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  1. #1
    Registered User 2015 Lady Thru-Hiker's Avatar
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    Default Rethinking some stuff

    Okay, after doing some research ( though not an intensive amount ) I thought I had decided on a caldera cone system that would use alcohol. - afraid I'm not it a DIY situation - But after reading one of the post today that talked about the difficulties of using an alcohol stoves I'm not so sure. There was talking about priming and and stoves going out and it taking a long time to bring water to a boil that left me feeling very uncertain. So, question is being a total newbie to backpacking and cooking on something that is not a coleman dual fuel would i be better out going with sometime like a jetboil or could a greenhorn like make it with an alcohol stove Also, should I get a stove that matches the pot size or the other way around? And how big a pot is "big" enough for a solo hiker?
    ““Climb the mountains and get their good tidings. Nature's peace will flow into you as sunshine flows into trees....” ― John Muir

  2. #2

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    Depends if you're cooking in your pot or just boiling water. I'd suggest alcohol and a .5 - .75 L pot for just alcohol and boiling water. If you're going to cook meals inside your pot then go 1L+. If your going to cook inside your pot then go with a canister stove system. For just boiling water, a Starlyte and caldera cone combo should solve all your problems.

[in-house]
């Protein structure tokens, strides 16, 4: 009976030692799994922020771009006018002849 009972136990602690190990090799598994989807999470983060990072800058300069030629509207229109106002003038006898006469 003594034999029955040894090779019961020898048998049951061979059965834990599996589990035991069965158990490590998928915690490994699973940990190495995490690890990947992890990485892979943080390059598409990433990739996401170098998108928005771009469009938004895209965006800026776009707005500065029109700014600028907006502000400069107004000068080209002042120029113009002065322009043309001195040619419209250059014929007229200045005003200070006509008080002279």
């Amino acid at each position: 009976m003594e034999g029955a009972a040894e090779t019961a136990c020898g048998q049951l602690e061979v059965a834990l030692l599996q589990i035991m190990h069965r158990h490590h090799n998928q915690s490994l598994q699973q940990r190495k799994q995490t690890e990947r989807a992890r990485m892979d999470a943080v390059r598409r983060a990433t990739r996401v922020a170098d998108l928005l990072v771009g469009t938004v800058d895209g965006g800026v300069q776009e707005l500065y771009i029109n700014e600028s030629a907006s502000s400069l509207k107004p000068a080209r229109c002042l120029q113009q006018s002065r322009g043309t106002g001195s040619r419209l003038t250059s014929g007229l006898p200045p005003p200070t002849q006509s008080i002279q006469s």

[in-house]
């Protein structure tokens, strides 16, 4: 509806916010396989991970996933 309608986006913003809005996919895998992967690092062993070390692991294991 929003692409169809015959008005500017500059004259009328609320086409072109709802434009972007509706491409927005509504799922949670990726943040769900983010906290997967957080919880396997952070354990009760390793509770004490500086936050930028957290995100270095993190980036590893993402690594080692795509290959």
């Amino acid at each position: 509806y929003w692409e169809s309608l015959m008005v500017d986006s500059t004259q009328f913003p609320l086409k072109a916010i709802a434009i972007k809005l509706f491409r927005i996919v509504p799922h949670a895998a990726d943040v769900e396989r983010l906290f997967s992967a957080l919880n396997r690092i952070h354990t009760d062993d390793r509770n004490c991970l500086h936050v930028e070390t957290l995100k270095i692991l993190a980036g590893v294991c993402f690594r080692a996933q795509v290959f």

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    Yes anyone can use an alcohol stove and although I have not used one, the caldera cone seems to be a very good system.

    You should pick your pot first. Only you can do that, because only you know your needs.

    For example if you are only going to boil water, then you don't need a non stick coating on the pot.

    Do you want to have a hot drink with your meal? Since alcohol stoves don't come with on off switches it makes sense to get a pot large enough to heat water for drinking as well as food.

    Do you drink more than one cup at a time?

    The average freezer bag meal for me needs two cups of water (500 ml), add another cup and you are up to (750 ml). So for me an 800 ml pot is about right. You may need more or less.

    Having said all that, I like my jet boil.



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    White gas stoves remain an option. If you are in colder weather, cooking (as opposed to boiling a small pot of water), or traveling with a partner, they are a very good option.
    "It's fun to have fun, but you have to know how." ---Dr. Seuss